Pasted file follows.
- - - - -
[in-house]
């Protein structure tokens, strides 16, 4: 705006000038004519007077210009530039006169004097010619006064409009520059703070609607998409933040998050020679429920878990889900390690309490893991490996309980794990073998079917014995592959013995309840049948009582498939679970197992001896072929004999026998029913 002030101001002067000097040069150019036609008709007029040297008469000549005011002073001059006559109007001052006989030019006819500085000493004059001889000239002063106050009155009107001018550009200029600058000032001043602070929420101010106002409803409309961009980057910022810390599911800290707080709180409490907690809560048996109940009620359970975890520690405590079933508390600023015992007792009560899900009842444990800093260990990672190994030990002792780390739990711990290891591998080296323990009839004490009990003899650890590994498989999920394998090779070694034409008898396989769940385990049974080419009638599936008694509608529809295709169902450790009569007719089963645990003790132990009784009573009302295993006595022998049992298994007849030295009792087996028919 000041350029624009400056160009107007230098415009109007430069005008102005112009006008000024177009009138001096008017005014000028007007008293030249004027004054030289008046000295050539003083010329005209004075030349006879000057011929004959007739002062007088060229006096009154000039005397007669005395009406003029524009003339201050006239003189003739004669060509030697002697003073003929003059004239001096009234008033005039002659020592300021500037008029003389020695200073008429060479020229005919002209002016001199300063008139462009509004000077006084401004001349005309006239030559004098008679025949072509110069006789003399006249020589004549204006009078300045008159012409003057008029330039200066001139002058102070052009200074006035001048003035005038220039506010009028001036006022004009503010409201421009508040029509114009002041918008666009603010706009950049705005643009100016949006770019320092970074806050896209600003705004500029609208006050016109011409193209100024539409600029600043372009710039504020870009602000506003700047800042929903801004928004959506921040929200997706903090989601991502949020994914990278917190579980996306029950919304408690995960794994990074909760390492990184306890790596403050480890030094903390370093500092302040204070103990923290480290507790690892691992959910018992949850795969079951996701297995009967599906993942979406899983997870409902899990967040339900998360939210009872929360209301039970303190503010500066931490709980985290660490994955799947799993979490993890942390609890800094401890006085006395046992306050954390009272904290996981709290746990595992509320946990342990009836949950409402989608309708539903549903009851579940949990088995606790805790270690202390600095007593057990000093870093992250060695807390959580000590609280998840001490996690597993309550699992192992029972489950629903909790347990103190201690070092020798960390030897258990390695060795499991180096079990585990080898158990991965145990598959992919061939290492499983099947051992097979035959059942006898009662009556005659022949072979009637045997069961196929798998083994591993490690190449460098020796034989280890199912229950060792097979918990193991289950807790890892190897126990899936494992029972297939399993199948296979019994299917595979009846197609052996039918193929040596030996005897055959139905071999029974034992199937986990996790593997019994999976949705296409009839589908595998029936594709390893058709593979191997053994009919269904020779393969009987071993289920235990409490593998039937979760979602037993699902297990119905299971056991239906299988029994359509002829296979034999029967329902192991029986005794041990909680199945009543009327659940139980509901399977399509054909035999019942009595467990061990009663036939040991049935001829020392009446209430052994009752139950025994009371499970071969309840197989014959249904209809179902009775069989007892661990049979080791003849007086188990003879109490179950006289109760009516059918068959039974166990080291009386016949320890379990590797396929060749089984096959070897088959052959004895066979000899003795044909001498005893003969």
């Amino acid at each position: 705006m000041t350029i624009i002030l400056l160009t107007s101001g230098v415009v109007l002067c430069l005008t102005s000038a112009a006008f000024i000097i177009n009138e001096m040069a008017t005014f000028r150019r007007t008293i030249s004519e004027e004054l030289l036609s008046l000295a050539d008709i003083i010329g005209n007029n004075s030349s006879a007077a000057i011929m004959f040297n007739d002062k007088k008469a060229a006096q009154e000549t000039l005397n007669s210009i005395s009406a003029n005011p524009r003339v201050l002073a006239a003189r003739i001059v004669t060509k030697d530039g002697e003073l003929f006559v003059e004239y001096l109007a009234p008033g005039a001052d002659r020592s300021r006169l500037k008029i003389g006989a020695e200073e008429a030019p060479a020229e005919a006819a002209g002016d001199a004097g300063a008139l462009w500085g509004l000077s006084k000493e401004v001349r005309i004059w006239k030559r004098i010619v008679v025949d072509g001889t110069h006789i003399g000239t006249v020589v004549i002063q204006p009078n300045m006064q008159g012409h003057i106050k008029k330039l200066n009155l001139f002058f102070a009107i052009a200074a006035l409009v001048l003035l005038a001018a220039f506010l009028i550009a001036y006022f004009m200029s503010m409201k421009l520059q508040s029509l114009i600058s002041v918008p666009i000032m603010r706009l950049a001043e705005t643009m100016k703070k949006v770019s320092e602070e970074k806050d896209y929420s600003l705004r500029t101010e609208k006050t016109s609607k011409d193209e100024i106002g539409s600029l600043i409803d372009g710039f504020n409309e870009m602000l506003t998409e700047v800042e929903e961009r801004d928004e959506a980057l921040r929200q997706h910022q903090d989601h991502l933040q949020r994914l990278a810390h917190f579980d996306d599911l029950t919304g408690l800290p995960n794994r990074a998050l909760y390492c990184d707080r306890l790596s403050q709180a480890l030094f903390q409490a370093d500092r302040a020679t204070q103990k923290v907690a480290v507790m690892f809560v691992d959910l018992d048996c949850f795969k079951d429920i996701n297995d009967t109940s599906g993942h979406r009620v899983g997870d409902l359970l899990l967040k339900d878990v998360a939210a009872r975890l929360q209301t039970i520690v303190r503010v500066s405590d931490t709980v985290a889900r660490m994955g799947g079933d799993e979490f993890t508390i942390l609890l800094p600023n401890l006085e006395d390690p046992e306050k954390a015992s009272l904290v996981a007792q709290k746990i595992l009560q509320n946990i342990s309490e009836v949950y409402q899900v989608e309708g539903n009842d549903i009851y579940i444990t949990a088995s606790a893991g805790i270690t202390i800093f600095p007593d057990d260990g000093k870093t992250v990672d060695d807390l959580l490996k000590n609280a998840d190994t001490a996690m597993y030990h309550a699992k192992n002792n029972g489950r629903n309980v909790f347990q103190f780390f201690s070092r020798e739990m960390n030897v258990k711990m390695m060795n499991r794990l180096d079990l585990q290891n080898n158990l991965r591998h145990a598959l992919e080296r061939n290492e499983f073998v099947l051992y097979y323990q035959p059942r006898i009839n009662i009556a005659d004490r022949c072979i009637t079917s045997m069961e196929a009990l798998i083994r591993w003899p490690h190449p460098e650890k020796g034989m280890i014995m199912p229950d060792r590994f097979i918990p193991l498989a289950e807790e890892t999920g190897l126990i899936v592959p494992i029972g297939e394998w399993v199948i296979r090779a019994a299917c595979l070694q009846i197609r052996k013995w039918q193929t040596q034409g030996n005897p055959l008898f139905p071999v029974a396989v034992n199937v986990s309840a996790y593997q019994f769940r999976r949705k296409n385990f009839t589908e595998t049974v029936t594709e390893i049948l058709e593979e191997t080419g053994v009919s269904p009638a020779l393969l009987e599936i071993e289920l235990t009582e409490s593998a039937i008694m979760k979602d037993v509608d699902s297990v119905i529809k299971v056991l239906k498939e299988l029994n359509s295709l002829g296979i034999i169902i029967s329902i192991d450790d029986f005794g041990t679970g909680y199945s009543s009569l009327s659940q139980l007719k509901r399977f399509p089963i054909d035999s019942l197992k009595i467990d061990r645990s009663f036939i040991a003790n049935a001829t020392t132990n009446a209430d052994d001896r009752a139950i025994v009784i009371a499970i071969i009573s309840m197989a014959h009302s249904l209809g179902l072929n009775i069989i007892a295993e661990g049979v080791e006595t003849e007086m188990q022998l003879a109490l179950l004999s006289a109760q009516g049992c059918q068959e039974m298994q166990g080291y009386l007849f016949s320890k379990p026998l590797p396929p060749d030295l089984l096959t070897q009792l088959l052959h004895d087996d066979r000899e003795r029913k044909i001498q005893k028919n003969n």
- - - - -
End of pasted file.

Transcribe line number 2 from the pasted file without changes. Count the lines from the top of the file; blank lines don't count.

């Protein structure tokens, strides 16, 4: 705006000038004519007077210009530039006169004097010619006064409009520059703070609607998409933040998050020679429920878990889900390690309490893991490996309980794990073998079917014995592959013995309840049948009582498939679970197992001896072929004999026998029913 002030101001002067000097040069150019036609008709007029040297008469000549005011002073001059006559109007001052006989030019006819500085000493004059001889000239002063106050009155009107001018550009200029600058000032001043602070929420101010106002409803409309961009980057910022810390599911800290707080709180409490907690809560048996109940009620359970975890520690405590079933508390600023015992007792009560899900009842444990800093260990990672190994030990002792780390739990711990290891591998080296323990009839004490009990003899650890590994498989999920394998090779070694034409008898396989769940385990049974080419009638599936008694509608529809295709169902450790009569007719089963645990003790132990009784009573009302295993006595022998049992298994007849030295009792087996028919 000041350029624009400056160009107007230098415009109007430069005008102005112009006008000024177009009138001096008017005014000028007007008293030249004027004054030289008046000295050539003083010329005209004075030349006879000057011929004959007739002062007088060229006096009154000039005397007669005395009406003029524009003339201050006239003189003739004669060509030697002697003073003929003059004239001096009234008033005039002659020592300021500037008029003389020695200073008429060479020229005919002209002016001199300063008139462009509004000077006084401004001349005309006239030559004098008679025949072509110069006789003399006249020589004549204006009078300045008159012409003057008029330039200066001139002058102070052009200074006035001048003035005038220039506010009028001036006022004009503010409201421009508040029509114009002041918008666009603010706009950049705005643009100016949006770019320092970074806050896209600003705004500029609208006050016109011409193209100024539409600029600043372009710039504020870009602000506003700047800042929903801004928004959506921040929200997706903090989601991502949020994914990278917190579980996306029950919304408690995960794994990074909760390492990184306890790596403050480890030094903390370093500092302040204070103990923290480290507790690892691992959910018992949850795969079951996701297995009967599906993942979406899983997870409902899990967040339900998360939210009872929360209301039970303190503010500066931490709980985290660490994955799947799993979490993890942390609890800094401890006085006395046992306050954390009272904290996981709290746990595992509320946990342990009836949950409402989608309708539903549903009851579940949990088995606790805790270690202390600095007593057990000093870093992250060695807390959580000590609280998840001490996690597993309550699992192992029972489950629903909790347990103190201690070092020798960390030897258990390695060795499991180096079990585990080898158990991965145990598959992919061939290492499983099947051992097979035959059942006898009662009556005659022949072979009637045997069961196929798998083994591993490690190449460098020796034989280890199912229950060792097979918990193991289950807790890892190897126990899936494992029972297939399993199948296979019994299917595979009846197609052996039918193929040596030996005897055959139905071999029974034992199937986990996790593997019994999976949705296409009839589908595998029936594709390893058709593979191997053994009919269904020779393969009987071993289920235990409490593998039937979760979602037993699902297990119905299971056991239906299988029994359509002829296979034999029967329902192991029986005794041990909680199945009543009327659940139980509901399977399509054909035999019942009595467990061990009663036939040991049935001829020392009446209430052994009752139950025994009371499970071969309840197989014959249904209809179902009775069989007892661990049979080791003849007086188990003879109490179950006289109760009516059918068959039974166990080291009386016949320890379990590797396929060749089984096959070897088959052959004895066979000899003795044909001498005893003969």